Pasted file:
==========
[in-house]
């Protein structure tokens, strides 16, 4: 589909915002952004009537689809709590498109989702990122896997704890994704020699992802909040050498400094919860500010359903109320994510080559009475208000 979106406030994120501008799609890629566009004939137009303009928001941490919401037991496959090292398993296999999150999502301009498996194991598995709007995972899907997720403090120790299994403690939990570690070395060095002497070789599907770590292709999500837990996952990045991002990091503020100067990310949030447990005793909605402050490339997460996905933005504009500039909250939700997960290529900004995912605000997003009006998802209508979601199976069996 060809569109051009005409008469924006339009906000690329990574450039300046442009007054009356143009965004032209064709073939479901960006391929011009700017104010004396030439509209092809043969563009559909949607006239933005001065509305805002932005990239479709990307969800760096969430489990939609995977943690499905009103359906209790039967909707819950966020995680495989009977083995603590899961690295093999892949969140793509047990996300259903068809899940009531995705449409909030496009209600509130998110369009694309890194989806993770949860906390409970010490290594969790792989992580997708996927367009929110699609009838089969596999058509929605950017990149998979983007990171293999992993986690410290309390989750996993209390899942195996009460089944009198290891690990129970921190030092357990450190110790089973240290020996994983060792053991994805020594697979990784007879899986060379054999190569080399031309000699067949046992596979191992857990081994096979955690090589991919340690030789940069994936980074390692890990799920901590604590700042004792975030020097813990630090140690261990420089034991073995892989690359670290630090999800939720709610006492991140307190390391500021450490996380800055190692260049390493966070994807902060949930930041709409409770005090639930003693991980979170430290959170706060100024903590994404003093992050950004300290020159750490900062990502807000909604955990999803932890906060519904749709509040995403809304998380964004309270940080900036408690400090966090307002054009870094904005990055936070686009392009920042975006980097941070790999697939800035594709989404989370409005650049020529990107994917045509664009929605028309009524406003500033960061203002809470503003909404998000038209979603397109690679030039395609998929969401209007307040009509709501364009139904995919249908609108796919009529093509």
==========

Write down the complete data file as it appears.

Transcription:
[in-house]
């Protein structure tokens, strides 16, 4: 589909915002952004009537689809709590498109989702990122896997704890994704020699992802909040050498400094919860500010359903109320994510080559009475208000 979106406030994120501008799609890629566009004939137009303009928001941490919401037991496959090292398993296999999150999502301009498996194991598995709007995972899907997720403090120790299994403690939990570690070395060095002497070789599907770590292709999500837990996952990045991002990091503020100067990310949030447990005793909605402050490339997460996905933005504009500039909250939700997960290529900004995912605000997003009006998802209508979601199976069996 060809569109051009005409008469924006339009906000690329990574450039300046442009007054009356143009965004032209064709073939479901960006391929011009700017104010004396030439509209092809043969563009559909949607006239933005001065509305805002932005990239479709990307969800760096969430489990939609995977943690499905009103359906209790039967909707819950966020995680495989009977083995603590899961690295093999892949969140793509047990996300259903068809899940009531995705449409909030496009209600509130998110369009694309890194989806993770949860906390409970010490290594969790792989992580997708996927367009929110699609009838089969596999058509929605950017990149998979983007990171293999992993986690410290309390989750996993209390899942195996009460089944009198290891690990129970921190030092357990450190110790089973240290020996994983060792053991994805020594697979990784007879899986060379054999190569080399031309000699067949046992596979191992857990081994096979955690090589991919340690030789940069994936980074390692890990799920901590604590700042004792975030020097813990630090140690261990420089034991073995892989690359670290630090999800939720709610006492991140307190390391500021450490996380800055190692260049390493966070994807902060949930930041709409409770005090639930003693991980979170430290959170706060100024903590994404003093992050950004300290020159750490900062990502807000909604955990999803932890906060519904749709509040995403809304998380964004309270940080900036408690400090966090307002054009870094904005990055936070686009392009920042975006980097941070790999697939800035594709989404989370409005650049020529990107994917045509664009929605028309009524406003500033960061203002809470503003909404998000038209979603397109690679030039395609998929969401209007307040009509709501364009139904995919249908609108796919009529093509």